nhpharm

Well-Known Member
I've had one in the past but don't currently have an example. I've not dug a whole one but have dug several broken ones. I've seen quite a few of them...neat bottles for sure!
 

DiggerTexas

New Member
I went out this past Sunday for a day of trash pit digging and dug some neat stuff from a wide age range. From an early and very deep trash pit I dug several English blackglass bottles, a Hinman/New York clear glass medicine, a small pottery bottle, and a blob top ale bottle that is just beautiful...a nice amber color and full of bubbles-maybe Northeast? From a small 1890's trash pit I dug a tiny poison (2" tall), a Gust Feist Galveston Texas tabasco competitor bottle, and a quart milk bottle embossed "Metropolitan/Milk Company/E.P. Pomeroy/Manager". Very excited about the Pomeroy bottle as I believe this is Texas's first milk bottle...he is known as the man who introduced Texas to glass milk bottles with his Galveston dairy and this is the classic early style. Finally, I was too tired to keep probing (this lot is very hard to probe) so I punched a random hole and came up with an extremely rare hutch soda from Galveston (H. Cortes & Bro Belfast Ginger Ale & Mineral Water-never even seen a whole example of this one) and while I was caving in the hole also found a B.A. Cook Sweet Revenge whiskey flask. All in all a great day of digging. Dug about 50-60 other bottles as well.
I am the great grandson of Edward Payton Pomeroy (E.P.Pomeroy) who had the Metropolitan Milk Company in Galveston Texas in 1891. and yes I am the family historian with some information that you will most definitely be interested in. I knew the bottle existed but have not been able to locate one. My aunt threw away all of that "junk" in about 1960 before I got interested in history.
I went out this past Sunday for a day of trash pit digging and dug some neat stuff from a wide age range. From an early and very deep trash pit I dug several English blackglass bottles, a Hinman/New York clear glass medicine, a small pottery bottle, and a blob top ale bottle that is just beautiful...a nice amber color and full of bubbles-maybe Northeast? From a small 1890's trash pit I dug a tiny poison (2" tall), a Gust Feist Galveston Texas tabasco competitor bottle, and a quart milk bottle embossed "Metropolitan/Milk Company/E.P. Pomeroy/Manager". Very excited about the Pomeroy bottle as I believe this is Texas's first milk bottle...he is known as the man who introduced Texas to glass milk bottles with his Galveston dairy and this is the classic early style. Finally, I was too tired to keep probing (this lot is very hard to probe) so I punched a random hole and came up with an extremely rare hutch soda from Galveston (H. Cortes & Bro Belfast Ginger Ale & Mineral Water-never even seen a whole example of this one) and while I was caving in the hole also found a B.A. Cook Sweet Revenge whiskey flask. All in all a great day of digging. Dug about 50-60 other bottles as well.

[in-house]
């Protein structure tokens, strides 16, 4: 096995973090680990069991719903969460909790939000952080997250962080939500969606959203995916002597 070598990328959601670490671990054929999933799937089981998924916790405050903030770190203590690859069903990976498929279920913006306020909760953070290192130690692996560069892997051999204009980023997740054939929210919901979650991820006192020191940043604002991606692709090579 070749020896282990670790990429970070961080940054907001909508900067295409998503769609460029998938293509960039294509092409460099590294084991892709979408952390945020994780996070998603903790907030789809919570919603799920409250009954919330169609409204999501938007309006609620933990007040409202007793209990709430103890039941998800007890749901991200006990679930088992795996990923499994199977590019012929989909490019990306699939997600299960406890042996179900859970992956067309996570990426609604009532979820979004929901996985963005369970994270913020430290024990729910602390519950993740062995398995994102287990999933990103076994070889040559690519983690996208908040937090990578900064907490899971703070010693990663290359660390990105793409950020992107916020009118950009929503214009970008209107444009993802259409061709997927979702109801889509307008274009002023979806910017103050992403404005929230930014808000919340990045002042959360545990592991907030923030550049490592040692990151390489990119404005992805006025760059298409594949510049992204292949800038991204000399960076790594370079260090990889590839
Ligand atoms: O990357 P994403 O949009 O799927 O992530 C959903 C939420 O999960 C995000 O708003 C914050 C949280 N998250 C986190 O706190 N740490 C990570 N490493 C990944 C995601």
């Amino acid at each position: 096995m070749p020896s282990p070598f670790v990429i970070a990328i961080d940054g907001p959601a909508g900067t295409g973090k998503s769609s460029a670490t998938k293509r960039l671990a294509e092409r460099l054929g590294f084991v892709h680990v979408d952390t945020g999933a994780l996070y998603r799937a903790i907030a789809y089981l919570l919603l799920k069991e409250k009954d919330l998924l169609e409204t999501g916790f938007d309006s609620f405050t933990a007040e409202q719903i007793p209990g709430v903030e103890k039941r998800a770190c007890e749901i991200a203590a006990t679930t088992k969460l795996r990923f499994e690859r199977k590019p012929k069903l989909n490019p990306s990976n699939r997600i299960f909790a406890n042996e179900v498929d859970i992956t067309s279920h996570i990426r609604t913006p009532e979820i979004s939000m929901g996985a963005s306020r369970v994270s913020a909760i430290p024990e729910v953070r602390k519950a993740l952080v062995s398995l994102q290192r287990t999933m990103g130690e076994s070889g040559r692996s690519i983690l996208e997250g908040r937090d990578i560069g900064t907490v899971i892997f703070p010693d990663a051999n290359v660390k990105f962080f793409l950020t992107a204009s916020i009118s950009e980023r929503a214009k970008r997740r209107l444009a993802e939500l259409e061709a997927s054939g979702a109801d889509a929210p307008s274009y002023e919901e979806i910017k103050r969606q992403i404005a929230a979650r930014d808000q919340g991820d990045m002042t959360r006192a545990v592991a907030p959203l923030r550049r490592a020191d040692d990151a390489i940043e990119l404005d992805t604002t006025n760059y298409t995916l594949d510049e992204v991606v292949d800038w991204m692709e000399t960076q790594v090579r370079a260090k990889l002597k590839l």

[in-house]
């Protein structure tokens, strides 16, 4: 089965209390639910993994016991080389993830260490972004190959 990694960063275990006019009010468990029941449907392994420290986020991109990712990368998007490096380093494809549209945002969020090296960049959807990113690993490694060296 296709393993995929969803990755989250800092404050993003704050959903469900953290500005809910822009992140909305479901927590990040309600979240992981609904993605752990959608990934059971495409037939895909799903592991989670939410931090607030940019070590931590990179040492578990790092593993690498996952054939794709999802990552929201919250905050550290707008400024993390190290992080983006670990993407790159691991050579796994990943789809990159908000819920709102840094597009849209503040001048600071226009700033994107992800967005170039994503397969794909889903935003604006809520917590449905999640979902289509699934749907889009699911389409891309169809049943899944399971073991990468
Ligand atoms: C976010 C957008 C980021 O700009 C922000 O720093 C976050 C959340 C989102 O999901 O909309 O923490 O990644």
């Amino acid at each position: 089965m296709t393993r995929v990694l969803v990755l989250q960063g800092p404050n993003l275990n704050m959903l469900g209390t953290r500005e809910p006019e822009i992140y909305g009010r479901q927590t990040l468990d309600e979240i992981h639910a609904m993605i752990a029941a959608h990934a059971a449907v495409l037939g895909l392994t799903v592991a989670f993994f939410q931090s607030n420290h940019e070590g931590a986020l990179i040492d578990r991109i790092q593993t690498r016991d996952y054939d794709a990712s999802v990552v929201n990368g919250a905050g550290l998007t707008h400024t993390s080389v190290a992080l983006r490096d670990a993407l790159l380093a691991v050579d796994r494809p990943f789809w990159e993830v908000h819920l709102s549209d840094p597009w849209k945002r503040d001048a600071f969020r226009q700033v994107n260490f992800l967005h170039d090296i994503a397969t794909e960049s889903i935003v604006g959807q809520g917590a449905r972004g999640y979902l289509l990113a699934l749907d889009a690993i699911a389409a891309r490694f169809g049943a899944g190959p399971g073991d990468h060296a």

I was texting and lost the connection so will try again. My name is David Pomeroy and E. P. Pomeroy was my great grandfather. I have information on the milk company (Metropolitan) which was formed by 1891 in Galveston. Family history said the milk bottles were the first in the state but I have not been able to locate one. My aunt threw out "that trash" in 1960s before I became interested in history. Would be glad to share information on your find. Assume you found this in Galveston where they survived the Galveston Hurricane of 1900 and moved to Pasadena, Texas. They also had cattle in Hitchcock to supplement their herd. And there is a connection to Brenham Texas.